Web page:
The results of the skin biopsy returned and revealed the presence of hyperkeratosis with parakeratosis, serum overlying the epidermis, spongiosis, irregular psoriasiform hyperplasia, and a brisk superficial perivascular lymphocytic infiltrate with eosinophils. These results were suggestive of subacute eczematous and spongiotic dermatitis of a drug reaction with no evidence of vasculitis. Upon withdrawal of amlodipine, the patient’s rash gradually improved to complete resolution without any residue over 8 months (Figure 2).

Figure 2. The patient’s back after 8 months of withdrawing amlodipine.

Discussion. Calcium channel blockers (CCBs) are frequently used to treat cardiovascular diseases such as hypertension; amlodipine is one of the most frequently prescribed CCBs.1 Previous studies of adverse drug reactions associated with antihypertensive medications have shown that CCBs were the most common cause of adverse drug reactions.2 Both allergic and nonallergic adverse drug reactions have been reported, such as flushing, gingival hyperplasia, gynecomastia, and cutaneous adverse drug reactions.3 There is a wide spectrum of cutaneous reactions to CCBs, ranging from isolated maculopapular rash to erythema multiforme major and toxic epidermal necrolysis.4 Among the CCBs, diltiazem has the highest rate of triggering cutaneous hypersensitivity, while dihydropyridines such as amlodipine have lower rates.5 Drug-induced hypersensitivity reactions to amlodipine are rare, but associations between CCBs and cutaneous adverse drug reactions have been reported.6-8 We describe a case of a discoid eczematous adverse drug reaction that started a few days after initiation of amlodipine for hypertension and took 8 months after discontinuation of the drug to resolve completely.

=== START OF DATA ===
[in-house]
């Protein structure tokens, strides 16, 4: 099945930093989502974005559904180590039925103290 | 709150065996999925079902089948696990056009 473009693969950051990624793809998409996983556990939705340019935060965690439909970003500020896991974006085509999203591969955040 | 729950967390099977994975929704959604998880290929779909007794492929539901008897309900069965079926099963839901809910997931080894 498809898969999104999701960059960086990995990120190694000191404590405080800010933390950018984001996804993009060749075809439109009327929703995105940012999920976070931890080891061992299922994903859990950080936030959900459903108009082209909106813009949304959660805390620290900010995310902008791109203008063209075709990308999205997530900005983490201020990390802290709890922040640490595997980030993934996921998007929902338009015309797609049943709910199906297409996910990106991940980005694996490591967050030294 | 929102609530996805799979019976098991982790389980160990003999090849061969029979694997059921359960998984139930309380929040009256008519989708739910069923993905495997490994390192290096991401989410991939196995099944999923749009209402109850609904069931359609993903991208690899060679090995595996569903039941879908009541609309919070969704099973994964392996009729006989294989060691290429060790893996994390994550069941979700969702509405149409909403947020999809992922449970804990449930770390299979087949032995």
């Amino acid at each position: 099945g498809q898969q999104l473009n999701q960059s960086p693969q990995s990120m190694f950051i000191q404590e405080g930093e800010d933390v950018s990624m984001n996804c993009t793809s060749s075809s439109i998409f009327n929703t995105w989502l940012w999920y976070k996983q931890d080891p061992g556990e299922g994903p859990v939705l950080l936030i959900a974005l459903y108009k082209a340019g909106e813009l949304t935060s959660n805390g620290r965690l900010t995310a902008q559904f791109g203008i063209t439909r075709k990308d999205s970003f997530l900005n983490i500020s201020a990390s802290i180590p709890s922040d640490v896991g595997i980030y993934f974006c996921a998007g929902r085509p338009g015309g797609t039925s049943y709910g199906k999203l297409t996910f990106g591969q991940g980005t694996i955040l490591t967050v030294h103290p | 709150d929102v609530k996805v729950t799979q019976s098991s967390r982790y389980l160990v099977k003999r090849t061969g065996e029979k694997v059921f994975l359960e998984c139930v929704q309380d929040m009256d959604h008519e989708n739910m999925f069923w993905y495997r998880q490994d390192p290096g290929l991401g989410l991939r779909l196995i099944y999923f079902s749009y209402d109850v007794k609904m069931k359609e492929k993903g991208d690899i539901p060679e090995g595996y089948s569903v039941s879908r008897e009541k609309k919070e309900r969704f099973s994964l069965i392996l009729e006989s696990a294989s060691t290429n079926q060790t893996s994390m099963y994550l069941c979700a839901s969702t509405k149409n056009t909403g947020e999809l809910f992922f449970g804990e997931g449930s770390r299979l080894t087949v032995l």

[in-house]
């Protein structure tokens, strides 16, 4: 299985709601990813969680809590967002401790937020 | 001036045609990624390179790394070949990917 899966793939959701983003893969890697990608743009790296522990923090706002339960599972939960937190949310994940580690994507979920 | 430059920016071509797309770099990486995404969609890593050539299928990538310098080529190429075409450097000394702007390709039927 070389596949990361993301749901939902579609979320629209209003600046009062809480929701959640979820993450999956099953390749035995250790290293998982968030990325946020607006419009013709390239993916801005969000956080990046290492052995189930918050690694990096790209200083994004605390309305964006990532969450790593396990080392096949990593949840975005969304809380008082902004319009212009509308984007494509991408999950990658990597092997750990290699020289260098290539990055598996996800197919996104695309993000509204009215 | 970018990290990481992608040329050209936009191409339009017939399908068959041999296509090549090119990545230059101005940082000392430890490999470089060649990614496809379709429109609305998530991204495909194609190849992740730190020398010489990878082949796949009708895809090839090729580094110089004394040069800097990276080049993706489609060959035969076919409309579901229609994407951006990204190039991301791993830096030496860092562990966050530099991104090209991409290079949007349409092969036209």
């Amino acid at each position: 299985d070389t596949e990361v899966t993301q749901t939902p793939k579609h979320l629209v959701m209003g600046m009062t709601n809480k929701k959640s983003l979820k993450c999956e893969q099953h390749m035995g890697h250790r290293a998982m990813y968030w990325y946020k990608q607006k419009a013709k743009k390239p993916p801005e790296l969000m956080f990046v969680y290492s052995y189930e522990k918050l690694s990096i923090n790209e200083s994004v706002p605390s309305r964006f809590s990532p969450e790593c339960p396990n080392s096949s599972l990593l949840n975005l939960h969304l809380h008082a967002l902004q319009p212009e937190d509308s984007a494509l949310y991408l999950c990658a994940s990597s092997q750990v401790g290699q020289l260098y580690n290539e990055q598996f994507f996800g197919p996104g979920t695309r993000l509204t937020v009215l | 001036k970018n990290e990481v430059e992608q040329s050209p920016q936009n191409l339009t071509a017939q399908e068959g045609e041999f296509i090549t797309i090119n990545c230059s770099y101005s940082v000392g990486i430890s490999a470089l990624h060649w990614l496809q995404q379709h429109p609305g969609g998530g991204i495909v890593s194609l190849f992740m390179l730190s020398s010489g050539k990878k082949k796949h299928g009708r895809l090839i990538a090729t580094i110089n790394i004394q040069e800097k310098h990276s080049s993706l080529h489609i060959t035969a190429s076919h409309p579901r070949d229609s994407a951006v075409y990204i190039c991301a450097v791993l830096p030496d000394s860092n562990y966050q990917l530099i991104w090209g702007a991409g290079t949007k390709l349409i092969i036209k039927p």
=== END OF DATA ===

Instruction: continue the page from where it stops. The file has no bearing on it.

Amlodipine was suggested as the triggering agent because of the temporal relation between its initiation and the development of our patient’s rash. Causality was supported by a biopsy, which showed findings consistent with a possible drug reaction. Contact dermatitis was considered but excluded by negative skin patch testing. Psoriasis was considered based on histopathologic findings but was excluded because of a lack of typical physical examination findings, such as silvery scale.

Cutaneous adverse drug reactions triggered by amlodipine have been rarely reported. Flushing, a nonallergic process, is the most common cutaneous adverse effect; urticaria and an erythematous maculopapular rash are the most common allergic reactions.9